Lawyers’ 8 Commandments

It may not be the “Perfect 10,” but these are some standards a lawyer should live by.

1. Thou shalt not speak in absolutes. There are no absolutes in law.

“Is this legal?”

“It depends.”

2. Thou shalt make no promises as to outcomes.

“Do I have a good case?”

“Maybe.”

3. Thou shalt do as the client says, even if you disagree. Make it clear that you disagree, but do it anyway.

“This is not necessary to get what you want, it will complicate things, cost you money, and probably won’t work, but if you insist, I will do it.”

4. Thou shalt listen to and believe the client, but make sure their story checks out.

Self-explanatory. It’s not fair and nearly everyone doesn’t realize it, but there are two sides to every story, and we tend to filter out (even without realizing it sometimes) some information not favorable to our perspective. Clients don’t always know what is relevant, but details could make all the difference and you must check them out.

5. Thou shalt make every attempt to explain the law to the client, even though he or she can never understand it fully.

“You should not accept a Quit Claim Deed for this.”

“Why, what is a Quit Claim Deed?”

“A Quit-Claim Deed is a deed that transfers whatever interest the grantor has, but makes no guarantees as to whether or how much interest the grantor owns. Also, the grantor makes no promise to help you get the interest you think you are getting if someone comes along and wants to fight with you about a boundary or title issue. Those kinds of promises only come from a Warranty Deed. Someone can quit-claim you the Brooklyn Bridge, but it’s not worth the paper its printed on.”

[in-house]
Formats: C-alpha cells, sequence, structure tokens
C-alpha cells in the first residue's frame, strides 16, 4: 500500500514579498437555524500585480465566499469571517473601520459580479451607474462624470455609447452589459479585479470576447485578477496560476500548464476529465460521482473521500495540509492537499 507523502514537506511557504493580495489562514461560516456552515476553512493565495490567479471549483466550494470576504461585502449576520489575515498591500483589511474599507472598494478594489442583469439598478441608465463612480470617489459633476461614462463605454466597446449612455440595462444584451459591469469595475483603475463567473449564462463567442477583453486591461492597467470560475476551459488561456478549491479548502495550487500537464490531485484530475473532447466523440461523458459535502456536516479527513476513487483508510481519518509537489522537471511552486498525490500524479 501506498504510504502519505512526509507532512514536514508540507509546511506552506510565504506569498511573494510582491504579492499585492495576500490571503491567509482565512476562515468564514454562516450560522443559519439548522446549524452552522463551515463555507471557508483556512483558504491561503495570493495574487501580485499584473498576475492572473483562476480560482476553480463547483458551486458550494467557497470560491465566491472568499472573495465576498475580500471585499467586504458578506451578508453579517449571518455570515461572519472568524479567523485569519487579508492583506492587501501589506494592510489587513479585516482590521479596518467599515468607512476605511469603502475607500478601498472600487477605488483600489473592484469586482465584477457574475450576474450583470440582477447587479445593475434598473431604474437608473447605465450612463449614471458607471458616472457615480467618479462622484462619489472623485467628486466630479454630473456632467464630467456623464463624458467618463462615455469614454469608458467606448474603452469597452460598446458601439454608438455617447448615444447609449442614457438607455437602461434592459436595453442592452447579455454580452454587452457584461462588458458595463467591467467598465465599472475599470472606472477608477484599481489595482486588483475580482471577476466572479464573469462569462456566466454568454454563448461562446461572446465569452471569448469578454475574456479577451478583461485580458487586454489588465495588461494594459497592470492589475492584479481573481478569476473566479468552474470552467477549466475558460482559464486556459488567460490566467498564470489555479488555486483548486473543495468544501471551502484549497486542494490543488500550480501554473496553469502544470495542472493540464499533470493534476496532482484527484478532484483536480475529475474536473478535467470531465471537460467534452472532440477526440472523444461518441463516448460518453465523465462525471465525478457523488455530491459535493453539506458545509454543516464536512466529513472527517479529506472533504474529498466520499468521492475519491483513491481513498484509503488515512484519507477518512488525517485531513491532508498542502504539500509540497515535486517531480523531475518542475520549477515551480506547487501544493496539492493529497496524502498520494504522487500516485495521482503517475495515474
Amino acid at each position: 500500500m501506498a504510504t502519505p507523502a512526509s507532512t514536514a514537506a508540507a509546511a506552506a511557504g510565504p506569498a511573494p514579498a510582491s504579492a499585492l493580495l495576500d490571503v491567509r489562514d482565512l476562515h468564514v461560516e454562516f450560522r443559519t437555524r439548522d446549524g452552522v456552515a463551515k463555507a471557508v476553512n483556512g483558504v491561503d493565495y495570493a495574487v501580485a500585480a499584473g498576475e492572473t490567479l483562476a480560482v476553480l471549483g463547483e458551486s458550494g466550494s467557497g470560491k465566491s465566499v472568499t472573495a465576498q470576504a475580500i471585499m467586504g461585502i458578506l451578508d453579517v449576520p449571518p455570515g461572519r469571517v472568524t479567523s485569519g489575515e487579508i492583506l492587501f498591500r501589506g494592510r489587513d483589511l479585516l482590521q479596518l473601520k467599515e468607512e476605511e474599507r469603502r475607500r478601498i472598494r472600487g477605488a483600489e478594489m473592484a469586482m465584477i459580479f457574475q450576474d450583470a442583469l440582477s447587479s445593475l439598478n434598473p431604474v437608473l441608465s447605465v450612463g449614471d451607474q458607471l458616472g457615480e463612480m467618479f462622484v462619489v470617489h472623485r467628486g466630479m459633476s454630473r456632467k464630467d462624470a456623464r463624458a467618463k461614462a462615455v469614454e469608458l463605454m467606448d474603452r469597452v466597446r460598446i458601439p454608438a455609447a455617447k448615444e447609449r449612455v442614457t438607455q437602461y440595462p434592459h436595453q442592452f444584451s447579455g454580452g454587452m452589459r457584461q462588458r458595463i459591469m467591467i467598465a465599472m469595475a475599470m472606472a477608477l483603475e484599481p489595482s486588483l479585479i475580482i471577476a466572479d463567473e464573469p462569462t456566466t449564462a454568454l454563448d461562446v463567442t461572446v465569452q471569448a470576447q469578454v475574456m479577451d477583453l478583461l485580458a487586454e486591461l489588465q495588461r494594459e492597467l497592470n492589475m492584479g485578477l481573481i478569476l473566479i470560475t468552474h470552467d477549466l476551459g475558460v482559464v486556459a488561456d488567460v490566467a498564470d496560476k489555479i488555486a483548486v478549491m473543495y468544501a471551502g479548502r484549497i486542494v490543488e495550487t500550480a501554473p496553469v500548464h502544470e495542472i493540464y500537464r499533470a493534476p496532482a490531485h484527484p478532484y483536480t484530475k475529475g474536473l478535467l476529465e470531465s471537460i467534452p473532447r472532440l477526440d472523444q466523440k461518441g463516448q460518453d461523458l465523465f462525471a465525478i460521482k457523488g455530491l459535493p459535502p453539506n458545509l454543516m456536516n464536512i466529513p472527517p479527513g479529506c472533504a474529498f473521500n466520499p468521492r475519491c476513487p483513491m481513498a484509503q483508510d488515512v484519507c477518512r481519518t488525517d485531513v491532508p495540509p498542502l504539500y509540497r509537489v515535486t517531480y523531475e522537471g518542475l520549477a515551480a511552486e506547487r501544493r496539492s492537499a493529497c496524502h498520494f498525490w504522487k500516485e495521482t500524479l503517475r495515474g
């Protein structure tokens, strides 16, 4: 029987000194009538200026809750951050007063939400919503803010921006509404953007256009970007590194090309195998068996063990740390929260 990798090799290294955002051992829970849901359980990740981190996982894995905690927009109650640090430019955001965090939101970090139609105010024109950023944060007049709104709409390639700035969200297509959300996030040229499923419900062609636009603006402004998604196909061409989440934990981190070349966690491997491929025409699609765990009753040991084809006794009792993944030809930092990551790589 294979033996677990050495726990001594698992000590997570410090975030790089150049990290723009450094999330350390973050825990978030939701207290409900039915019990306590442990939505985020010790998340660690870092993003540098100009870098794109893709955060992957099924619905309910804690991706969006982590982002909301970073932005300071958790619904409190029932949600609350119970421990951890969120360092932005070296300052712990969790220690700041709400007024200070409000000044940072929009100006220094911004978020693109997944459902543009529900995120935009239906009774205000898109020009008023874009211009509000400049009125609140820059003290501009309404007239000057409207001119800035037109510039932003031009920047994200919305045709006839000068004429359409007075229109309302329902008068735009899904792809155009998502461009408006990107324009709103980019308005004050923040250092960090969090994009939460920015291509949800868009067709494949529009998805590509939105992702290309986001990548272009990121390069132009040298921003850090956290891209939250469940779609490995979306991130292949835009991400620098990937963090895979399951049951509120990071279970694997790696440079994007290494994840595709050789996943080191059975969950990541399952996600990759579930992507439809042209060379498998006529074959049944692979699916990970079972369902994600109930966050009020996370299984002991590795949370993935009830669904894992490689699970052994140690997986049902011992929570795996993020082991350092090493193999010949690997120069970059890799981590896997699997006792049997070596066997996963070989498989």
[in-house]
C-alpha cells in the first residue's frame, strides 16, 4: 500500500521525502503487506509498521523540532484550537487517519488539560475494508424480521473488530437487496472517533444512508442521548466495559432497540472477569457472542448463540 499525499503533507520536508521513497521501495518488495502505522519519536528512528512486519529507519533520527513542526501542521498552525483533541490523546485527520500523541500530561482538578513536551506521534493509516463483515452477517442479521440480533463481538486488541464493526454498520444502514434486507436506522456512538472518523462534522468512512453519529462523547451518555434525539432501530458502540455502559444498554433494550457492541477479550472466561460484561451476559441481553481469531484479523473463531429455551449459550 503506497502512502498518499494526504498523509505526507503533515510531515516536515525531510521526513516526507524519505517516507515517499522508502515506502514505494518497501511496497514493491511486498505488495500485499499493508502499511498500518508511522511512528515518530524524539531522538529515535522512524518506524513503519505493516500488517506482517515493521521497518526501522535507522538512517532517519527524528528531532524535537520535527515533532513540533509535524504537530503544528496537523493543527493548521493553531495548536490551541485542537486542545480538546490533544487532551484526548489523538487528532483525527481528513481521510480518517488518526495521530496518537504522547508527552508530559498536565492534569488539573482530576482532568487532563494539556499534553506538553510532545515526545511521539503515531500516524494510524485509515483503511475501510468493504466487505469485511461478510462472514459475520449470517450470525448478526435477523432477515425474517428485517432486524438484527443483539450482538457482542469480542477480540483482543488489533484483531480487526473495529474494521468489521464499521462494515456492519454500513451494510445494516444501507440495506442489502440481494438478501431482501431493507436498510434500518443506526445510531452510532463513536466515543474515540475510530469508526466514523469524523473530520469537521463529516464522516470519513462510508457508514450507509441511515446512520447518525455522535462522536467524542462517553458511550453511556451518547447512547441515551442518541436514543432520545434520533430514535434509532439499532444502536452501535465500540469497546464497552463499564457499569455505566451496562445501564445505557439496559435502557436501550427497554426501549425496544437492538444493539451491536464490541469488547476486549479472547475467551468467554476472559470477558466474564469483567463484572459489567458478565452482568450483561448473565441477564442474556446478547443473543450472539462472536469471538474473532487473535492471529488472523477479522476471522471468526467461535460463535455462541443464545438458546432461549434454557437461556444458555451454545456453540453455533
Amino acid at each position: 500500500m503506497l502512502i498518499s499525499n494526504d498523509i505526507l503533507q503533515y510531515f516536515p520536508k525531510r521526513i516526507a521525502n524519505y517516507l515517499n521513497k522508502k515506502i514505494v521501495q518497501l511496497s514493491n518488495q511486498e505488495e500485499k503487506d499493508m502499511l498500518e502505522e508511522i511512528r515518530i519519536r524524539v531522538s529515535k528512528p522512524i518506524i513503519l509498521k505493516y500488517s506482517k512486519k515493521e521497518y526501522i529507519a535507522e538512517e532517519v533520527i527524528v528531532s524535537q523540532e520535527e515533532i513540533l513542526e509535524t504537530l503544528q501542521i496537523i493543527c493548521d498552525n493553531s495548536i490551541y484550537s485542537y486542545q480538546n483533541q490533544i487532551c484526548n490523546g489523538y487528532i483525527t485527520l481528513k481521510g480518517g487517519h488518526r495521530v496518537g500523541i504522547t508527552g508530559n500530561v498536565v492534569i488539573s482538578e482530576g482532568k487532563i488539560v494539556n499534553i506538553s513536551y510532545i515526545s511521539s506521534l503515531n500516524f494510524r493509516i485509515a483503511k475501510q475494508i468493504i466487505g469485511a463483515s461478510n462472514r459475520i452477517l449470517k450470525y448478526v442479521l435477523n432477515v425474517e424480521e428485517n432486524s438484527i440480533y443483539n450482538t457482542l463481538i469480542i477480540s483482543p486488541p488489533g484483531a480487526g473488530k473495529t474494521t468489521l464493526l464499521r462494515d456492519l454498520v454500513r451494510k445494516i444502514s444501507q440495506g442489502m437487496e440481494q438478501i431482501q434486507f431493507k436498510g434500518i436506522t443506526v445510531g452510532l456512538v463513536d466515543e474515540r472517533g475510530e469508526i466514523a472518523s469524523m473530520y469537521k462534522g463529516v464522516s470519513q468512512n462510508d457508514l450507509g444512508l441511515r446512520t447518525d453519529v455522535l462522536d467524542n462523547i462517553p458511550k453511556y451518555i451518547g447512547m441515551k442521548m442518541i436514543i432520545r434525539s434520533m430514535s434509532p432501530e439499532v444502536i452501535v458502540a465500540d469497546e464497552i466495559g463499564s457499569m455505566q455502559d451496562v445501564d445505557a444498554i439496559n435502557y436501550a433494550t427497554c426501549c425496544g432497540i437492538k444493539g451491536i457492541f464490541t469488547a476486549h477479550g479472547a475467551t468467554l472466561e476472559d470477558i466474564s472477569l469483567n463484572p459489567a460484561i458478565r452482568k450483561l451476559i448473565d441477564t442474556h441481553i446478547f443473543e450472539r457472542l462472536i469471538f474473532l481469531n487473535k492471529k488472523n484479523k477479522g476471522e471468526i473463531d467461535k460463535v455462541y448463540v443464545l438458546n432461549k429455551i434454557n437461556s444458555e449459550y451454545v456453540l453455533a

6. Thou shalt remember that what goes around comes around. You can dish it out, but be prepared to take it.

Not responding to phone calls, filing an aggressive motion, asking a certain question on direct: they have consequences.

7. Thou shalt put the clients’ interests always above and before your own.

Most people think that lawyers try to drag on cases to make more money. Don’t be that guy. The client wants something, that’s why he or she came to do. Try to do that thing, or, if it’s not possible, do the next best thing.

8. Thou shalt live in the land of “what ifs.” The client is not welcome in the land of “what ifs,” but you may introduce them to some of its main attractions to explain why something is necessary.

Most people can’t fill their heads with the dozens of standard hypos you learned in law school, not to mention the hundreds of unusual circumstances that you deal with all the time in your cases. The client doesn’t need to know that someone got sued for not disclosing that the house they were selling was haunted, unless they ask, “What’s with this clause in the purchase and sale agreement?” Then you can say, “Well that’s in case you forgot to tell them that the house was haunted, and they sue you for it.”

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